Tungsten | Descriptions, Properties, Uses & Facts

Tungsten | Descriptions, Properties, Uses & Facts

Tungsten: Unveiling the Steel-Like Strength Within


Tungsten, with its chemical symbol W, holds a prominent position in the periodic table with atomic number 74. Known for its remarkable strength and durability, tungsten has become a vital element in various industries. In this blog, we will explore the various facets of tungsten, from its properties and compounds to its applications and significance in modern technology.

Chemical Properties and Composition:

Tungsten boasts an atomic mass of approximately 183.84 atomic mass units (amu) and is situated in the sixth period of the periodic table. 

Electron configuration[Xe] 4f14 5d4 6s2             

or   1s2 2s2 2p6 3s2 3p6 3d10 4s2 4p6 4d10 4f14 5s2 5p6 5d4 6s2, highlighting its transition metal nature. Tungsten typically exhibits a valency of +6, forming compounds like tungsten hexafluoride (WF₆) and tungsten trioxide (WO₃).

Physical Properties:

With a melting point of 3,422 degrees Celsius (6,192 degrees Fahrenheit), tungsten possesses the highest melting point of all elements. This extraordinary property, coupled with its density of 19.25 grams per cubic centimeter, makes tungsten a dense and resilient metal. Its hardness and high tensile strength make it comparable to steel, earning it the moniker "heavy metal."

Tungsten Compounds and Chemical Reactions:

Tungsten forms various compounds, including tungsten carbide (WC) and tungsten disulfide (WS₂). Tungsten carbide, a popular hard metal, is widely used in cutting tools and industrial applications due to its exceptional hardness and wear resistance. Tungsten disulfide, on the other hand, serves as a solid lubricant in extreme conditions.

Tungsten's chemical reactivity is relatively low, resisting corrosion and oxidation at elevated temperatures. However, it can react with fluorine and other strong oxidizing agents under specific conditions.

Occurrence and Production:

Tungsten is primarily found in minerals such as scheelite and wolframite. China, Russia, Canada, and Bolivia are among the leading producers of tungsten. The extraction process involves various methods, including gravity separation, flotation, and magnetic separation, depending on the ore's composition.

Applications and Uses:

The versatility of tungsten finds expression in a myriad of applications across industries. Some notable uses include:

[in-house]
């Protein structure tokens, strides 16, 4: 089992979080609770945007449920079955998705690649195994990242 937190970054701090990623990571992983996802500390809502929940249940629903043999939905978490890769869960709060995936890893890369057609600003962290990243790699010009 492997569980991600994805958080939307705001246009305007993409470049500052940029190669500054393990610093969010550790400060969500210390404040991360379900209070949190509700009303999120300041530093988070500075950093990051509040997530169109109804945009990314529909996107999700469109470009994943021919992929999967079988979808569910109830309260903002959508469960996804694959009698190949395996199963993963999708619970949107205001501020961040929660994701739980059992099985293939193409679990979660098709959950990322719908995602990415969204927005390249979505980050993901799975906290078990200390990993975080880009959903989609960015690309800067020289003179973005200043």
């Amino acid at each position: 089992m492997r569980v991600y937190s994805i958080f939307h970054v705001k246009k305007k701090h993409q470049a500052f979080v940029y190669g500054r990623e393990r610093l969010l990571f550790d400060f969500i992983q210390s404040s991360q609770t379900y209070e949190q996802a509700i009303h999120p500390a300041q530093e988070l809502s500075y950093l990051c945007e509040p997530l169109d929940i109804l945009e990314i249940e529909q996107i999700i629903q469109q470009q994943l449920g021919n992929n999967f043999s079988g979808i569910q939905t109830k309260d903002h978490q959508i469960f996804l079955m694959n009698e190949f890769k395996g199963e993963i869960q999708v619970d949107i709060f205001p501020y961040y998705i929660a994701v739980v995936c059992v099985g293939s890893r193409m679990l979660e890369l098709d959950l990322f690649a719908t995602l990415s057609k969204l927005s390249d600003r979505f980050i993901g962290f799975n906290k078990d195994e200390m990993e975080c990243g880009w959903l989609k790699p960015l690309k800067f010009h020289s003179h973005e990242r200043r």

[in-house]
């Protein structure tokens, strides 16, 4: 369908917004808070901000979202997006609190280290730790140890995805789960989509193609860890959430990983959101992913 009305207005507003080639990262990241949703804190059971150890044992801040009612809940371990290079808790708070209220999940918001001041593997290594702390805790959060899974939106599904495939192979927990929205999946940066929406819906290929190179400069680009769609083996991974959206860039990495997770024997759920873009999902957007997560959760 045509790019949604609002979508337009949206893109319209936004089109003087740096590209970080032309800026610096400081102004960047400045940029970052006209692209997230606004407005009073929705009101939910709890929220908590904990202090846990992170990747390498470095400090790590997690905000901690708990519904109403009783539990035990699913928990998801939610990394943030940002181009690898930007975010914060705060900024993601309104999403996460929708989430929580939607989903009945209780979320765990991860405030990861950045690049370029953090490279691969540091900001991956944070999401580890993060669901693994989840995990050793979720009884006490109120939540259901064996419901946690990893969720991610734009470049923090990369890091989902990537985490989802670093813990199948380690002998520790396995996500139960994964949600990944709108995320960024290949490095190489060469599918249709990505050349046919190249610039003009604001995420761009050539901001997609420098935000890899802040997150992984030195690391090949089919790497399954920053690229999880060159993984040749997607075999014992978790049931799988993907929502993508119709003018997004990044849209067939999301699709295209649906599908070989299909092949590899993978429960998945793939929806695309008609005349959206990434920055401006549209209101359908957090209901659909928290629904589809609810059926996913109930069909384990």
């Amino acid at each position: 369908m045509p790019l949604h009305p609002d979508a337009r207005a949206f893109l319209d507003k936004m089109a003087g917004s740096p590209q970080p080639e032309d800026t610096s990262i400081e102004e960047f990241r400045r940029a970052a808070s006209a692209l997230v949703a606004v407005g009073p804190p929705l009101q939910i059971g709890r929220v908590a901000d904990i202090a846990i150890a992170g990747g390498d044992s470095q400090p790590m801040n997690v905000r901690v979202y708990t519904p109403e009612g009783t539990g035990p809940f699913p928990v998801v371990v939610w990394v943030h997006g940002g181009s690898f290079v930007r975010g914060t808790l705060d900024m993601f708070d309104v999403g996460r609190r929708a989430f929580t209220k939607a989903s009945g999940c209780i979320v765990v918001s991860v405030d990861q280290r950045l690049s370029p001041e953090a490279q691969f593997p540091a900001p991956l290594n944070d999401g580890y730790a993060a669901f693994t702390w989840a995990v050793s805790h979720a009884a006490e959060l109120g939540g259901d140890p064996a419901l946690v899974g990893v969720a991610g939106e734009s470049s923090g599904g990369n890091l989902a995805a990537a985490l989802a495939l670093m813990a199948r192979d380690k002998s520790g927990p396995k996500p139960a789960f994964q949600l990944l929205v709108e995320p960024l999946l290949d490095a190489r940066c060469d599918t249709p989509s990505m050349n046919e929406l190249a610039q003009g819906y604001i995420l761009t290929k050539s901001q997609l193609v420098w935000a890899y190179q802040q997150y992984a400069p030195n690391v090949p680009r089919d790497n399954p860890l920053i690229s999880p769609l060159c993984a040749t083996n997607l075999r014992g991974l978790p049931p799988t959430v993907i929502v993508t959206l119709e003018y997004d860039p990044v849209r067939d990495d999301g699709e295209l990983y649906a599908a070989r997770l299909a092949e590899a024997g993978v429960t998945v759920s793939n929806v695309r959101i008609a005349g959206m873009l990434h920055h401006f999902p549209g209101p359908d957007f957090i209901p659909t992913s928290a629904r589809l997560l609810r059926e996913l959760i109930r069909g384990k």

1. Tungsten Carbide: Widely employed in cutting tools, mining equipment, and drill bits for its exceptional hardness.

2. TIG Tungsten: Used as an electrode in Tungsten Inert Gas (TIG) welding, providing a stable arc and high melting point.

3. Tungsten Foil: Applied in electronics and aerospace industries for its electrical conductivity and resistance to high temperatures.

4. Tungsten Grinders: Essential tools for sharpening tungsten electrodes in welding applications.

5. Tungsten Steel: Utilized in the production of high-speed steels and alloys for improved strength and durability.

6. Tungsten Crucibles: Crucial for melting and casting metals due to tungsten's high melting point.

7. C Welding Tungsten: A specialized tungsten electrode for welding carbon and stainless steels.

8. Tungsten Tubing: Employed in high-temperature applications, such as furnaces and aerospace components.

Tungsten Suppliers and Price Trends:

As a globally traded commodity, tungsten prices are influenced by factors like supply and demand, geopolitical events, and technological advancements. Reliable tungsten suppliers play a pivotal role in meeting the demands of industries requiring this robust metal.


Tungsten, the unyielding metal with a strength reminiscent of steel, stands as a testament to the remarkable properties found within the periodic table. From its diverse compounds to its crucial role in modern applications, tungsten continues to shape industries and technologies, showcasing its significance in the ever-evolving world of materials science and engineering.

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